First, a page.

Tickling the religious funny bone
Good guys vs. bad guys, `Supermen' vs. the forces of evil, rabbis vs. missionaries - the colorful world of ultra-Orthodox comics fills a void for youngsters denied the pleasures of TV, and is a means for recounting historical events.
A monkey-clown is the star of the comic strip "Between Two Raindrops" that is currently appearing in the children's supplement of the ultra-Orthodox newspaper Mishpacha ("Family"). Moka, as the monkey is called, provides comic relief within a twisting plot that is reminiscent of Mark Twain's "The Prince and the Pauper." The monkey is a secondary character, but, as sometimes happens in Walt Disney movies, he definitely steals the show. But what is a monkey doing in an ultra-Orthodox tale anyway? Is it possible that he is a distant relative of Kofiko or Chipopo, the ridiculous easy-come-easy-go characters on whom Israeli children were raised in the 1960s and the 1970s?
Eli Got half of the creative team that calls itself "Ali and Gold," and its spokesman, denies any connection with these characters. His objective is higher: the immortal Belgian comic strip series, "Tintin," in which the dog steals the show. Got, who writes the stories, and his friend David Goldschmidt, who does the illustrations, are both graduates of the prestigious Mir Yeshiva. During their childhood in Switzerland, they were avid fans of the Tintin books. The monkey, who is integrated into a historical plot that is well-anchored in the ultra- Orthodox ethos, serves as a kind of "greeting" from an exotic and unknown world, and at the same time an element that provides the reader with adventures, a bit of naughtiness and humor.
The phrase "ultra-Orthodox comics" sounds like an oxymoron. And indeed, Eli Eshed, a researcher of popular culture in Israel who has also studied popular culture in the ultra-Orthodox sector, says that "the ultra-Orthodox are people of words. The last thing that interests them is the visual." This absence of the visual can be explained by the profound inhibition derived from the prohibition on graven images, but in the case of comics it would seem that the reason for opposition to them derives mainly from their humorous aspect. The wild and anarchistic dimension in comics is perceived as dangerous to innocent young minds.
The pioneer in this field was the children's newspaper Zarkor ("Spotlight"). Since its first appearance in the 1960s, generations of ultra-Orthodox children have read the paper from back to front because of the comics. But this publication is read only in moderate households; the news is identified with the seam-line between ultra-Orthodox and national religious society. This was the only Hebrew ultra-Orthodox comic strip in those days. Today the comics illustrator at the paper is Ruth Beifuss. It is also not surprising that the Chabad movement has enlisted the genre for its own needs in its various publications. In the United States for years, there was a comic strip called "Mendy and the Golem." Mendy was a boy who combated the forces of evil with the Golem at his side - the real Jewish answer to Superman.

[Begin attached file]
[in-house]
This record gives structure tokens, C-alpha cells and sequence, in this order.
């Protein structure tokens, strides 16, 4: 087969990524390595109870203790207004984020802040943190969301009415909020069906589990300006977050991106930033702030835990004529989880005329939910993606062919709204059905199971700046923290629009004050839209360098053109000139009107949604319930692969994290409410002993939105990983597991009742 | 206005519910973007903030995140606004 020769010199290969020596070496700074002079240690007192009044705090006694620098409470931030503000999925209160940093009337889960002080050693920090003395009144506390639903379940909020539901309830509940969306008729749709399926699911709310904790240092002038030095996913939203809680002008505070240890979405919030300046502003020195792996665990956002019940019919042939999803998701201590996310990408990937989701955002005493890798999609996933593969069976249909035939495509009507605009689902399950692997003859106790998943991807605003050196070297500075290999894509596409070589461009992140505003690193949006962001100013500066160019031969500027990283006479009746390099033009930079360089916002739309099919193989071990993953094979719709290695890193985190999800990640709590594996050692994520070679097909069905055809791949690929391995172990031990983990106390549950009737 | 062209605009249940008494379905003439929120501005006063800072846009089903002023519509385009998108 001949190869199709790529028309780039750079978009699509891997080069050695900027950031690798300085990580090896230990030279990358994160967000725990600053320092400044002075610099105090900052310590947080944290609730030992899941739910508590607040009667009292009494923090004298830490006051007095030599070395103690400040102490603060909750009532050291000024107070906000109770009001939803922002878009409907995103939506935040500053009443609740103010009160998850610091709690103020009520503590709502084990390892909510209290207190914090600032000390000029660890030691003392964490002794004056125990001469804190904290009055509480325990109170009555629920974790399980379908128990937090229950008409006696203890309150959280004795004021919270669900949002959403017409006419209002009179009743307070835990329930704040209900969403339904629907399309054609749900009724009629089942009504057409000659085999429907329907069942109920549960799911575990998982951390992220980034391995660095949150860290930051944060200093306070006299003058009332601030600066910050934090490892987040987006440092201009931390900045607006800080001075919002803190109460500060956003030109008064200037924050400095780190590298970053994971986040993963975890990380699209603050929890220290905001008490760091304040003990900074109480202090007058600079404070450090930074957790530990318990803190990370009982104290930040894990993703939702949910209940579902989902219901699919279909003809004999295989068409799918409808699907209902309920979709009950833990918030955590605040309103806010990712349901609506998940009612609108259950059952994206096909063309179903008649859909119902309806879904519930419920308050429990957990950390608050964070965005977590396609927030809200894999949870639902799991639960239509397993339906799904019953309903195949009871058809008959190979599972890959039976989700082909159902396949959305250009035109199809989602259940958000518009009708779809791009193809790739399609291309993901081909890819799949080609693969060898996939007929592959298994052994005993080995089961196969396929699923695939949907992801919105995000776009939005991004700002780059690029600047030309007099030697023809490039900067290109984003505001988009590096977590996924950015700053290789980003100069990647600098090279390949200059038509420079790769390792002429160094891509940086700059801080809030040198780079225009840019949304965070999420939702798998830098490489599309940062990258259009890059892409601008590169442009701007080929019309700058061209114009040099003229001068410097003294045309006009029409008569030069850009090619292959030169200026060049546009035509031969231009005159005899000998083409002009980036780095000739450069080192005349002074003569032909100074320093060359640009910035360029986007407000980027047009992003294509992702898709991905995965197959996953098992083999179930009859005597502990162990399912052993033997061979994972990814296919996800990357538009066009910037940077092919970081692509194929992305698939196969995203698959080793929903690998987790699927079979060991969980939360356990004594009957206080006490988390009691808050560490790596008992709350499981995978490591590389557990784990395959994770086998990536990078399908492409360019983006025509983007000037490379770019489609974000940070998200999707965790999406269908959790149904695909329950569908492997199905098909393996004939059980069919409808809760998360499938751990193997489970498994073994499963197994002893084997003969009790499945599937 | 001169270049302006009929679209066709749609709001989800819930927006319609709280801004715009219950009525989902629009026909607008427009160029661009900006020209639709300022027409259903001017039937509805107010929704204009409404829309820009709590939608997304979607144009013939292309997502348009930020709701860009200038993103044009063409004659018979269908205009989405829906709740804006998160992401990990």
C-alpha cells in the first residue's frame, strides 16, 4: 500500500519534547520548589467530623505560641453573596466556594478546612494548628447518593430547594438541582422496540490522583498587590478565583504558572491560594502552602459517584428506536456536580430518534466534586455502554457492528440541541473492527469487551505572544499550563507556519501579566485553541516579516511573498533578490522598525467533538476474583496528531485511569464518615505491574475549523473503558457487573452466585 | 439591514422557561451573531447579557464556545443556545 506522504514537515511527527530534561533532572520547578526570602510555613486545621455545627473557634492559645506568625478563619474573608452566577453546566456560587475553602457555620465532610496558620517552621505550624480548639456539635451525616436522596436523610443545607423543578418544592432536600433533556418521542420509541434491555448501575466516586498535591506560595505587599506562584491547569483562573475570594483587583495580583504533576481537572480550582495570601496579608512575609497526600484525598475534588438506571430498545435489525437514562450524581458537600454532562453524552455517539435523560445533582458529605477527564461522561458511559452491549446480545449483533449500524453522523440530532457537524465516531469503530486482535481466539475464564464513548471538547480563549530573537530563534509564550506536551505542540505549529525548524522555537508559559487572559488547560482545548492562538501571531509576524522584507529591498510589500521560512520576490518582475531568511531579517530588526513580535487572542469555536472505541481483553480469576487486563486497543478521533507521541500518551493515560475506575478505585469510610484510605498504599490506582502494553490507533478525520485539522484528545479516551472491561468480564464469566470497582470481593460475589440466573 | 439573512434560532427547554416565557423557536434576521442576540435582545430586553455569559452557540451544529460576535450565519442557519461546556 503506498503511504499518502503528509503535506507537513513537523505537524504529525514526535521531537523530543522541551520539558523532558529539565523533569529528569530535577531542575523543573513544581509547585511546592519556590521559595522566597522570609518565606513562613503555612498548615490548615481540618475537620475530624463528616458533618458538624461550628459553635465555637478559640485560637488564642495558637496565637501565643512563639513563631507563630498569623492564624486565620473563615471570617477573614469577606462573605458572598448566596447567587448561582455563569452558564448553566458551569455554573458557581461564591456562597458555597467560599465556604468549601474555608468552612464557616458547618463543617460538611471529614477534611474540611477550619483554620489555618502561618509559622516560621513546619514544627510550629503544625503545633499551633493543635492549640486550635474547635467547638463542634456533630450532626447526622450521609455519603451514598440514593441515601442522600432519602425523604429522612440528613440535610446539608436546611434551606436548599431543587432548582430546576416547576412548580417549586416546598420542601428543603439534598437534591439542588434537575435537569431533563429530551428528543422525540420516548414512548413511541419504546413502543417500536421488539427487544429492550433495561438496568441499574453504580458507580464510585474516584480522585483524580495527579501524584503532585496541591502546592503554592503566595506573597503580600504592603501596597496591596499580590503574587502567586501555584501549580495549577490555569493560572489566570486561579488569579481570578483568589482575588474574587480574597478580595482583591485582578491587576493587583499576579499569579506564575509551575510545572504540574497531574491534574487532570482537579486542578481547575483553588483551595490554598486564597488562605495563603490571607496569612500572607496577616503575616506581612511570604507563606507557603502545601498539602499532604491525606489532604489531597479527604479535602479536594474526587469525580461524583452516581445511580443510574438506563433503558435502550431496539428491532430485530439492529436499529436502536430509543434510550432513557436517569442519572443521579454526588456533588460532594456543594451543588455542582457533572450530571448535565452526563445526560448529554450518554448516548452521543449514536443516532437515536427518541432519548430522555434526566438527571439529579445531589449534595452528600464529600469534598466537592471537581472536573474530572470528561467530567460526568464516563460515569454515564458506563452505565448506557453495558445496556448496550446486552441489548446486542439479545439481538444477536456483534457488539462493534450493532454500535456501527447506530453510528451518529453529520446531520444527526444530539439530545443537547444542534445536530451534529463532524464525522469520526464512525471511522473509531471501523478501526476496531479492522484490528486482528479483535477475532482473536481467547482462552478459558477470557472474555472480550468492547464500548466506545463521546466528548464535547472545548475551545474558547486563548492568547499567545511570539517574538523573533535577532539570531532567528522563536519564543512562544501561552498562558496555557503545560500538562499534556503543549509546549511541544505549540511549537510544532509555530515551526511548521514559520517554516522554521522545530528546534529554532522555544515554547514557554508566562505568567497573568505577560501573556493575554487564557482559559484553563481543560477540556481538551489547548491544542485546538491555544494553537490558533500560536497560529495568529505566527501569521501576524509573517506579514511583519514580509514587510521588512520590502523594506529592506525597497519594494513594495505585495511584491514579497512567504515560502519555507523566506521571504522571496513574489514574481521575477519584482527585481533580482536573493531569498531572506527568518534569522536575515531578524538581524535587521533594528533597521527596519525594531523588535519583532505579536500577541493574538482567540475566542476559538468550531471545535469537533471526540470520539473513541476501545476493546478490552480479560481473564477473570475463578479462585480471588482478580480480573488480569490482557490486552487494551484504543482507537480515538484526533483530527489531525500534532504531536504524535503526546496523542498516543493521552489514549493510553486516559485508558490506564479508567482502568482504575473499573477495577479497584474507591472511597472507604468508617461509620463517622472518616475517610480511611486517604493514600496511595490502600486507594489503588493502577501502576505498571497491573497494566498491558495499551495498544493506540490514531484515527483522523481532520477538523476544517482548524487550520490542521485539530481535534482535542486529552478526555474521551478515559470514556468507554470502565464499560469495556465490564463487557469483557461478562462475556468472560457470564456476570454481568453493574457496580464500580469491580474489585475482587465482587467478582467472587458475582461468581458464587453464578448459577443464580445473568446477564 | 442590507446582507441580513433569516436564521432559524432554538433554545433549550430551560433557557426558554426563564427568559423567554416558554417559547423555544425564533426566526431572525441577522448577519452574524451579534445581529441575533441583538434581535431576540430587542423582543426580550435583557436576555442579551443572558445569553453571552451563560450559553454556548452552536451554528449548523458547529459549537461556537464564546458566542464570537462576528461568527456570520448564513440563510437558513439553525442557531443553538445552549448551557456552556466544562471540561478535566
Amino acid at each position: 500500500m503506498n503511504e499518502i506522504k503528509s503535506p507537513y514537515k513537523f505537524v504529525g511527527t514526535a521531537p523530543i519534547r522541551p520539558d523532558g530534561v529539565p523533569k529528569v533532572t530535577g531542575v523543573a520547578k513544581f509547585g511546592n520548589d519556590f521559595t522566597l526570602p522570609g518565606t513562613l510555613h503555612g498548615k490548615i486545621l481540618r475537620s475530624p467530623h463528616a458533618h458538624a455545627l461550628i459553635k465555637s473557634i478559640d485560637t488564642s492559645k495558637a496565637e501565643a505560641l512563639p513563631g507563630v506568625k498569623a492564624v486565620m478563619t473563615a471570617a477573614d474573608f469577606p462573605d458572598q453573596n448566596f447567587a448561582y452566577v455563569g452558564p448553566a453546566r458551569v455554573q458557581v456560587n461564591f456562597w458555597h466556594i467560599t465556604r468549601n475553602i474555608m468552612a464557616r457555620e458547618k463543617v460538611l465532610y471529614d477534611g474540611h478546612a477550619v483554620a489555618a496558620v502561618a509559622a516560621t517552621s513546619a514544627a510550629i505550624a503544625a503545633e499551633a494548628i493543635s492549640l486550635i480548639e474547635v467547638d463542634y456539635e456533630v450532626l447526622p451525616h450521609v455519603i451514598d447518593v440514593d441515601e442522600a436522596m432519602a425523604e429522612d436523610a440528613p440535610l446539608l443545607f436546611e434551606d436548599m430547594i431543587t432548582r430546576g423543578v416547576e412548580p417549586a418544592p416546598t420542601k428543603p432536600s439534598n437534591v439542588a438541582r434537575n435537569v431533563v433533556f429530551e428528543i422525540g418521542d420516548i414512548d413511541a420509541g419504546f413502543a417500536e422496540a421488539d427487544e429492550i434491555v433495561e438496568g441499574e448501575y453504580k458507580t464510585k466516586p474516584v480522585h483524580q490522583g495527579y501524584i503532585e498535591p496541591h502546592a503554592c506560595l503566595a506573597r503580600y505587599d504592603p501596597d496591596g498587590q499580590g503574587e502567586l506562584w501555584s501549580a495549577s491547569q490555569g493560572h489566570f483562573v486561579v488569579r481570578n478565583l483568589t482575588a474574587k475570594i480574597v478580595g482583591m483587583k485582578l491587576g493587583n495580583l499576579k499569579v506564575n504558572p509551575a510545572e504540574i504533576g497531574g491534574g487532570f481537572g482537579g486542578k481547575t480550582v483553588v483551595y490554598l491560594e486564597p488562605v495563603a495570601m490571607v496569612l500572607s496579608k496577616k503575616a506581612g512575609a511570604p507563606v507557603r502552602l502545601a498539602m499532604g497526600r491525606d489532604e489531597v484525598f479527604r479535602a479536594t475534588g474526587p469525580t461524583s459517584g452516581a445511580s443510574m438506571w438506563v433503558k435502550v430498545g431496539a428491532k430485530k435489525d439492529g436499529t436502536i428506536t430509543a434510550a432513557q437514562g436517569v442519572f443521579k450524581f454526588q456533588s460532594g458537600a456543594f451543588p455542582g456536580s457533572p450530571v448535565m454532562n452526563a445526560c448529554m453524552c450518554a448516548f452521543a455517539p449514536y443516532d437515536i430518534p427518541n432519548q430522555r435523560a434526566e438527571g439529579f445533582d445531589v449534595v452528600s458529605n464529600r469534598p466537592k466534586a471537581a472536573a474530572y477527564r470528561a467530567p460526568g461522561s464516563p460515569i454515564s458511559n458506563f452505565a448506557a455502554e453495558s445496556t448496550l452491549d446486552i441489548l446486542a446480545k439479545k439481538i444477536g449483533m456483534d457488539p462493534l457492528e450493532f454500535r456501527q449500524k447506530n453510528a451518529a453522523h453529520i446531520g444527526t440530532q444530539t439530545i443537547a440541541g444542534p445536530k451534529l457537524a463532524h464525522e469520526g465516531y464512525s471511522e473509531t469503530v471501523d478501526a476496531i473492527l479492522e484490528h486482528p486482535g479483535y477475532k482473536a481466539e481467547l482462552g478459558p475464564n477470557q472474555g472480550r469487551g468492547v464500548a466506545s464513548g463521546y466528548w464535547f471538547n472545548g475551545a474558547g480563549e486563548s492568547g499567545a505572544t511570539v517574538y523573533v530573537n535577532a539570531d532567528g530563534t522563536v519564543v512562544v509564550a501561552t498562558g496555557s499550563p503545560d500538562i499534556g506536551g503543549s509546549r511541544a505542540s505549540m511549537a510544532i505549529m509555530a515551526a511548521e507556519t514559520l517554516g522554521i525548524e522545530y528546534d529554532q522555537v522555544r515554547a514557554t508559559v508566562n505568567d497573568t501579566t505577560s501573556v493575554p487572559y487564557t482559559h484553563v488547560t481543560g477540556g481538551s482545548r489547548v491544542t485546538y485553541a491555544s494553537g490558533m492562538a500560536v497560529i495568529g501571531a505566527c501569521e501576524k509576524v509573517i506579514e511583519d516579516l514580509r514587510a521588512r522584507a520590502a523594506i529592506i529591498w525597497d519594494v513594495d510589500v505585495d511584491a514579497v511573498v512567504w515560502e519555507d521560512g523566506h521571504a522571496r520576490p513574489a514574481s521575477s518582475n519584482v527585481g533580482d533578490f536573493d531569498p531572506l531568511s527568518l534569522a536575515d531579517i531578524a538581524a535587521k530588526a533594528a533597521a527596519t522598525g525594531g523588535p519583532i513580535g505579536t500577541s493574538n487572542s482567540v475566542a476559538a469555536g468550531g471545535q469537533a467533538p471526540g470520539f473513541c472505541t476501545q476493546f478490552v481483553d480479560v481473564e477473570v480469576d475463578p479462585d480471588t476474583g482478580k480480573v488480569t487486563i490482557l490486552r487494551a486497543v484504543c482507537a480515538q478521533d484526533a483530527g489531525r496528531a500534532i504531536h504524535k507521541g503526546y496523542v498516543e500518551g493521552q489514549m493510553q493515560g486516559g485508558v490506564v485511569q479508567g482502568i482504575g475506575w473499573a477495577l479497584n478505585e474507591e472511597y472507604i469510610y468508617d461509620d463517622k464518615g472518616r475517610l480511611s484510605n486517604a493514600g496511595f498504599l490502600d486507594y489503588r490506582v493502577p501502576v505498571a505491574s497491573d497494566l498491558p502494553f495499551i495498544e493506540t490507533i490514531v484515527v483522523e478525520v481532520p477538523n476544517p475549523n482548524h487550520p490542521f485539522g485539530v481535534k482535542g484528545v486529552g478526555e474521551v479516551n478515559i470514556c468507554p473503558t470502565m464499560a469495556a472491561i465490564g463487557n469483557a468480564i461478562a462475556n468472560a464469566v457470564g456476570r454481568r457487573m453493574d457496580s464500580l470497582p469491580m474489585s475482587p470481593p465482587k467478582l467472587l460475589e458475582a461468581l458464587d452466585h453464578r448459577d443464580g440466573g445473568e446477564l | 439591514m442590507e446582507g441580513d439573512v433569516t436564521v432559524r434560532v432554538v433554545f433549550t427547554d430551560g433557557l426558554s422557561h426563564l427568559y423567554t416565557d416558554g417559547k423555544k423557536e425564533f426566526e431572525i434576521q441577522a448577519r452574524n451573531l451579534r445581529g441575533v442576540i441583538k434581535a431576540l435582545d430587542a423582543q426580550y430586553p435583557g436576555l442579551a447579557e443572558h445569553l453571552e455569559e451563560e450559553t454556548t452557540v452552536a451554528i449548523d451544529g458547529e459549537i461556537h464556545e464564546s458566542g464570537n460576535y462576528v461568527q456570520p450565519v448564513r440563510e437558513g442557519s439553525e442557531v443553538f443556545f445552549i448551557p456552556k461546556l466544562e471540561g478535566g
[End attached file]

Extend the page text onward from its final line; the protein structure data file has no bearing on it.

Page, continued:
Only during the past eight years have comics penetrated the ultra-Orthodox mainstream. One after the other, both the independent and the party-affiliated ultra-Orthodox newspapers in which there is a supplement for children began to print comic strips. This happened in Yated Shelanu, the children's supplement of Yated Ne'eman, the organ of the Degel Hatorah party; in Hamodia Hatsair of Hamodia, the Agudat Yisrael organ; and in the Shas movement newspaper for children, Yom Leyom Tsair. In Mishpacha's Yeladim ("Children"), which has been renamed Mastik ("Chewing Gum"), there are two comic strips on the back page and inside the issue. The newspaper Hashavua Leyeladim ("This Week for Children") put out by Bakehila ("In the Community"), an independent ultra-Orthodox newspaper, also has a comic strip. In ultra-Orthodox comics there are no female characters, not even mothers, but all of them have heroes who fight an arsenal of evil- doers and win.
Playful but pious
Many of the comic strips that have been published in the newspapers also came out this year as comic books. "The Adventures of a Mezuzah" is about a pair of playful but pious twins, Zerah and Peretz. The two come to Jerusalem from the Galilee at the time of the major earthquake that occurred in Safed and Tiberias in 1837 and find a precious mezuzah that was lost in the destruction. Along the way they manage to outwit a pompous Reform Jew and a fat and stupid apostate. Another book from the house of Hamodia, "The Double Rescue" (written by A. Bat Melekh and illustrated by Miri; the writers and illustrators use pseudonyms), tells the story of the rescue of Torah scrolls and the saving of the soul of an American Jewish boy who is distant from religion. On the shelf there are also Mishpacha newspaper's "Shikupitzky Family" series about a family that reflects "our human weaknesses in a humorous way that combines education with a smile," as it says on the back of the book.